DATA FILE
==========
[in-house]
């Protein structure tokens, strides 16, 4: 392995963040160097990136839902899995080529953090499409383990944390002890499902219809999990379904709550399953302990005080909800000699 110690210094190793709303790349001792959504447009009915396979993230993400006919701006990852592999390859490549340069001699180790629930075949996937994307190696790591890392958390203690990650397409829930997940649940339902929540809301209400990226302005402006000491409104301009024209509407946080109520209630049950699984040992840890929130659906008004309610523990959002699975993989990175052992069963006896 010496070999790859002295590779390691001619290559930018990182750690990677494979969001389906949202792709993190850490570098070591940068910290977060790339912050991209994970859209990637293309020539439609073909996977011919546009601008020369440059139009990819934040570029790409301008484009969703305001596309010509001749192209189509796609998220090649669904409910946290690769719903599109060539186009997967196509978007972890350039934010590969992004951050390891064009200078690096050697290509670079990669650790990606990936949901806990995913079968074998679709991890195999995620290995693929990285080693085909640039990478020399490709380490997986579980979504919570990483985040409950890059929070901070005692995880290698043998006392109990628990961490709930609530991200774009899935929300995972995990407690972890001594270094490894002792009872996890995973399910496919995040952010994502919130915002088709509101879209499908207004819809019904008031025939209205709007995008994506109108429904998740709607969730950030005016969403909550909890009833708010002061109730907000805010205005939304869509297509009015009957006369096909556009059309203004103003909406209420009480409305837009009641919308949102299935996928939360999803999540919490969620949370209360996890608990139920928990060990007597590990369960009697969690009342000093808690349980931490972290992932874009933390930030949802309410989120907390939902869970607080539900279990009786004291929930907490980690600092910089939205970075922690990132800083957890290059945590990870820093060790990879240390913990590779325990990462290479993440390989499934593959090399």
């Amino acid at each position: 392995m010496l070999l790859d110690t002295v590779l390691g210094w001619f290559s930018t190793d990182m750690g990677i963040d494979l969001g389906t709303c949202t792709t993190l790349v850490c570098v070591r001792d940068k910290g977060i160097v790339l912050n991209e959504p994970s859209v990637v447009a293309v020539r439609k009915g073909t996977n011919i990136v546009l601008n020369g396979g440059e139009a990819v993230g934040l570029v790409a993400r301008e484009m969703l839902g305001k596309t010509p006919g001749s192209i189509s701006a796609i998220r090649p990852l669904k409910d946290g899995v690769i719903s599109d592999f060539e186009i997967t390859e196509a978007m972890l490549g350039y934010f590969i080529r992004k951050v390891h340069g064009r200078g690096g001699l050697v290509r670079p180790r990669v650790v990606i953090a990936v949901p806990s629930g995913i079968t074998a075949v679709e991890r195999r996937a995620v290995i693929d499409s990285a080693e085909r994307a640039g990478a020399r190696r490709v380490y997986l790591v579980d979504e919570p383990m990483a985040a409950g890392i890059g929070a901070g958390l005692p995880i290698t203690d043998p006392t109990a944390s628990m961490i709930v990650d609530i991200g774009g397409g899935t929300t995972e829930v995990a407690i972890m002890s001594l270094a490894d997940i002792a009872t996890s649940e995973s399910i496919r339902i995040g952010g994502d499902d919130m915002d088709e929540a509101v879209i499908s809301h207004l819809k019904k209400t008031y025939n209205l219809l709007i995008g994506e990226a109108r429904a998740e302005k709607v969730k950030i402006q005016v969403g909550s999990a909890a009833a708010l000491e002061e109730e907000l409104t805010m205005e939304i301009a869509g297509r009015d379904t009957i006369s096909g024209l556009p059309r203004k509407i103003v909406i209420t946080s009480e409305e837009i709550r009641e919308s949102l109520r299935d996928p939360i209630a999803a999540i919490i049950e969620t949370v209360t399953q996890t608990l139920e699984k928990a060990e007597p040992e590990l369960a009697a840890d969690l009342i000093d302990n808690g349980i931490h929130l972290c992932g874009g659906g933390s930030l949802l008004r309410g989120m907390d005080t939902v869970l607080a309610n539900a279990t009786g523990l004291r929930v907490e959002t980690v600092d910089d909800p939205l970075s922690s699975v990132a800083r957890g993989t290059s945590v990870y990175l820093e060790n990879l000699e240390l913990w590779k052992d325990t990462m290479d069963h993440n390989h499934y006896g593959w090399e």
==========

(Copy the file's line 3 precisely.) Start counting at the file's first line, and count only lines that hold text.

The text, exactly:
């Amino acid at each position: 392995m010496l070999l790859d110690t002295v590779l390691g210094w001619f290559s930018t190793d990182m750690g990677i963040d494979l969001g389906t709303c949202t792709t993190l790349v850490c570098v070591r001792d940068k910290g977060i160097v790339l912050n991209e959504p994970s859209v990637v447009a293309v020539r439609k009915g073909t996977n011919i990136v546009l601008n020369g396979g440059e139009a990819v993230g934040l570029v790409a993400r301008e484009m969703l839902g305001k596309t010509p006919g001749s192209i189509s701006a796609i998220r090649p990852l669904k409910d946290g899995v690769i719903s599109d592999f060539e186009i997967t390859e196509a978007m972890l490549g350039y934010f590969i080529r992004k951050v390891h340069g064009r200078g690096g001699l050697v290509r670079p180790r990669v650790v990606i953090a990936v949901p806990s629930g995913i079968t074998a075949v679709e991890r195999r996937a995620v290995i693929d499409s990285a080693e085909r994307a640039g990478a020399r190696r490709v380490y997986l790591v579980d979504e919570p383990m990483a985040a409950g890392i890059g929070a901070g958390l005692p995880i290698t203690d043998p006392t109990a944390s628990m961490i709930v990650d609530i991200g774009g397409g899935t929300t995972e829930v995990a407690i972890m002890s001594l270094a490894d997940i002792a009872t996890s649940e995973s399910i496919r339902i995040g952010g994502d499902d919130m915002d088709e929540a509101v879209i499908s809301h207004l819809k019904k209400t008031y025939n209205l219809l709007i995008g994506e990226a109108r429904a998740e302005k709607v969730k950030i402006q005016v969403g909550s999990a909890a009833a708010l000491e002061e109730e907000l409104t805010m205005e939304i301009a869509g297509r009015d379904t009957i006369s096909g024209l556009p059309r203004k509407i103003v909406i209420t946080s009480e409305e837009i709550r009641e919308s949102l109520r299935d996928p939360i209630a999803a999540i919490i049950e969620t949370v209360t399953q996890t608990l139920e699984k928990a060990e007597p040992e590990l369960a009697a840890d969690l009342i000093d302990n808690g349980i931490h929130l972290c992932g874009g659906g933390s930030l949802l008004r309410g989120m907390d005080t939902v869970l607080a309610n539900a279990t009786g523990l004291r929930v907490e959002t980690v600092d910089d909800p939205l970075s922690s699975v990132a800083r957890g993989t290059s945590v990870y990175l820093e060790n990879l000699e240390l913990w590779k052992d325990t990462m290479d069963h993440n390989h499934y006896g593959w090399e």